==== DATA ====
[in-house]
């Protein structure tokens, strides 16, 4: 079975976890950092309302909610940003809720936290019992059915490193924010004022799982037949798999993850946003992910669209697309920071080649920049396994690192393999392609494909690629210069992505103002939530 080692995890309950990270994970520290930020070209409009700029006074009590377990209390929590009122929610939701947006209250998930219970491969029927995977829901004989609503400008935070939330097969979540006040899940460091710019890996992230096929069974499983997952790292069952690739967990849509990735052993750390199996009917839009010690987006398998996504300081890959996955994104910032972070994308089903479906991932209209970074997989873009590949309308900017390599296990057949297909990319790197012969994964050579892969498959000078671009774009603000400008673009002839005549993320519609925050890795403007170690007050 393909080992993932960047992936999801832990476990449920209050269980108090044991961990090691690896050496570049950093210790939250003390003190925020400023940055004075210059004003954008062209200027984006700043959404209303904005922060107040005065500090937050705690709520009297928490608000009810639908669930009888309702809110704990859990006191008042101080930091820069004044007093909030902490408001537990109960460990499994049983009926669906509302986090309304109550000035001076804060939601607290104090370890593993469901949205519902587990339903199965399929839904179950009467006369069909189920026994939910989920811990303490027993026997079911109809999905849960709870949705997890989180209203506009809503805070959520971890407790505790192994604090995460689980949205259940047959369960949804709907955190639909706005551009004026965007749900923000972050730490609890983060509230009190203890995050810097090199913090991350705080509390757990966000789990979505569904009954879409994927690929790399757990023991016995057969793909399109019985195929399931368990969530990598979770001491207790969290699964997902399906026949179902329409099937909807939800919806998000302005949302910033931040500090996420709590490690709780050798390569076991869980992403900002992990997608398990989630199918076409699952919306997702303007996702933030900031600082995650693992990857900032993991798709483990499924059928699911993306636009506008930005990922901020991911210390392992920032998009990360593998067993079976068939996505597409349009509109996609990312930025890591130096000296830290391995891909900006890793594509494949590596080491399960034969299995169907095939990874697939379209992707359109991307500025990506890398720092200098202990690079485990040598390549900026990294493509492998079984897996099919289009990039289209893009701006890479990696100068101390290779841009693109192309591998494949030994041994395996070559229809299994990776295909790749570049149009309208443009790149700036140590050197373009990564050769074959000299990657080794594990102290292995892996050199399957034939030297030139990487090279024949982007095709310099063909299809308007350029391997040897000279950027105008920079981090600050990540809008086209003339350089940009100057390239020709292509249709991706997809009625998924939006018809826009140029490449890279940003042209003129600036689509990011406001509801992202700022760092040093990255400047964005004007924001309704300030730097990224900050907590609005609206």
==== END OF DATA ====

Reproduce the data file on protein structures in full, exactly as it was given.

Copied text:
[in-house]
């Protein structure tokens, strides 16, 4: 079975976890950092309302909610940003809720936290019992059915490193924010004022799982037949798999993850946003992910669209697309920071080649920049396994690192393999392609494909690629210069992505103002939530 080692995890309950990270994970520290930020070209409009700029006074009590377990209390929590009122929610939701947006209250998930219970491969029927995977829901004989609503400008935070939330097969979540006040899940460091710019890996992230096929069974499983997952790292069952690739967990849509990735052993750390199996009917839009010690987006398998996504300081890959996955994104910032972070994308089903479906991932209209970074997989873009590949309308900017390599296990057949297909990319790197012969994964050579892969498959000078671009774009603000400008673009002839005549993320519609925050890795403007170690007050 393909080992993932960047992936999801832990476990449920209050269980108090044991961990090691690896050496570049950093210790939250003390003190925020400023940055004075210059004003954008062209200027984006700043959404209303904005922060107040005065500090937050705690709520009297928490608000009810639908669930009888309702809110704990859990006191008042101080930091820069004044007093909030902490408001537990109960460990499994049983009926669906509302986090309304109550000035001076804060939601607290104090370890593993469901949205519902587990339903199965399929839904179950009467006369069909189920026994939910989920811990303490027993026997079911109809999905849960709870949705997890989180209203506009809503805070959520971890407790505790192994604090995460689980949205259940047959369960949804709907955190639909706005551009004026965007749900923000972050730490609890983060509230009190203890995050810097090199913090991350705080509390757990966000789990979505569904009954879409994927690929790399757990023991016995057969793909399109019985195929399931368990969530990598979770001491207790969290699964997902399906026949179902329409099937909807939800919806998000302005949302910033931040500090996420709590490690709780050798390569076991869980992403900002992990997608398990989630199918076409699952919306997702303007996702933030900031600082995650693992990857900032993991798709483990499924059928699911993306636009506008930005990922901020991911210390392992920032998009990360593998067993079976068939996505597409349009509109996609990312930025890591130096000296830290391995891909900006890793594509494949590596080491399960034969299995169907095939990874697939379209992707359109991307500025990506890398720092200098202990690079485990040598390549900026990294493509492998079984897996099919289009990039289209893009701006890479990696100068101390290779841009693109192309591998494949030994041994395996070559229809299994990776295909790749570049149009309208443009790149700036140590050197373009990564050769074959000299990657080794594990102290292995892996050199399957034939030297030139990487090279024949982007095709310099063909299809308007350029391997040897000279950027105008920079981090600050990540809008086209003339350089940009100057390239020709292509249709991706997809009625998924939006018809826009140029490449890279940003042209003129600036689509990011406001509801992202700022760092040093990255400047964005004007924001309704300030730097990224900050907590609005609206």